Crime scene:   Lily’s bedroom.

Clues:  The clue in the story is the pitcher of water and the items (or lack of them) on the bedside table.   See more on that below. 

Suspects:  Violet. 

Red herrings:  None.

Solution:  Detective Wells recalled seeing a pitcher full of water but no water glass.  If Lily had swallowed the pills herself there would be a glass on the table and the pitcher would not be filled to the brim.  Instead of injecting her sister with insulin, Violet administered an overdose of the painkiller.  

My two cents:  Okay, let’s analyze this a bit. 

 Violet is a doctor.  She demands the police address her as doctor as she has not yet retired.  This is puzzling to me.  A doctor is addressed as such until the day he/she dies…and even then it might still be on the tombstone.  What is she talking about?  

And as a doctor, she knows very well that best practices frown on doctors signing death certificates of close relatives.  Just like they don’t perform surgery on relatives unless it was an emergency situation.  But she was ready to just sign on the dotted line and be done with it which would raise eyebrows and cause people to ask questions.   Not too smart for a killer who doesn’t want to go to prison.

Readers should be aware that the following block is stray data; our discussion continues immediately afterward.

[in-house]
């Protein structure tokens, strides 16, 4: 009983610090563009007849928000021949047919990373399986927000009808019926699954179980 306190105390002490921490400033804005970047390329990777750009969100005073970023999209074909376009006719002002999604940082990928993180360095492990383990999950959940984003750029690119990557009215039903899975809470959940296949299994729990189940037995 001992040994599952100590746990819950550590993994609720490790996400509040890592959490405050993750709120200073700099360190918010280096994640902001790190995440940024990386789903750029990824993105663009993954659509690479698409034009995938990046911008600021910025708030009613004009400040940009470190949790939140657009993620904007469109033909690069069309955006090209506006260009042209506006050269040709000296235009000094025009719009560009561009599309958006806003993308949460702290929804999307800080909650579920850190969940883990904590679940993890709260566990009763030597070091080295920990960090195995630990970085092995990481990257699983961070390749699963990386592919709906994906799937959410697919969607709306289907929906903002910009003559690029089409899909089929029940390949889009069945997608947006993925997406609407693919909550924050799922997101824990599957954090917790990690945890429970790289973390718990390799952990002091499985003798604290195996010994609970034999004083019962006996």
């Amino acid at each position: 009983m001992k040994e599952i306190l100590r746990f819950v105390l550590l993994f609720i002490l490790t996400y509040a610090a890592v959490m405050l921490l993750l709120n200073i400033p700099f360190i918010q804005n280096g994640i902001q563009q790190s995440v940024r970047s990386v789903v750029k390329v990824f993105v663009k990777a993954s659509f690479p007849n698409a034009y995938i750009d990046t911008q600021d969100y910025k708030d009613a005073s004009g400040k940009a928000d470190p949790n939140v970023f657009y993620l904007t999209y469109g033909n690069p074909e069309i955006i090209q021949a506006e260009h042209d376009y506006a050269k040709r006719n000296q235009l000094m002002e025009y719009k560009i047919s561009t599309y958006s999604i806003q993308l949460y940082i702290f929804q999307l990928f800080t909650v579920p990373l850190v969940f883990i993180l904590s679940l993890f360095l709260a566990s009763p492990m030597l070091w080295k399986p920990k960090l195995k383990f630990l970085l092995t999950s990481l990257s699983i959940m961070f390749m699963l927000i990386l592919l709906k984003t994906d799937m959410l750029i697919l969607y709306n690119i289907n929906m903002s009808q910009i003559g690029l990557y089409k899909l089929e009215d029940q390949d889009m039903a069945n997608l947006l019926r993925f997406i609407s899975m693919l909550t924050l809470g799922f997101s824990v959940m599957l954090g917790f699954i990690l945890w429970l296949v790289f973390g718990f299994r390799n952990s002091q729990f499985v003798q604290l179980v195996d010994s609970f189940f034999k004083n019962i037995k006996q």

Next thing, a doctor, of all people, knows that a death that is not a natural death MUST be reported.  She can’t be that stupid.  Even if the maid did call the funeral home, THEY would have reported the death.  You just can’t go shipping bodies off to be buried.

The story said the crystal pitcher was filled with water.  It didn’t say it was filled to the brim.  To make the solution read: and the pitcher would not be filled to the brim is just unfair. The reader counts on the author being straight with the facts.
If Lily wanted to take those pills herself, she could have very well gone to the bathroom, downed the pills in there, come out and made herself comfortable in her bed to await her final sleep.  In fact as there was no glass on the nightstand she would have had to go in the bathroom to take the pills.  So to say that because there is no glass on the table it must be murder is pretty thin. 

Dr. Violet gave herself away by foolishly trying to get rid of the body.  That’s the real clue.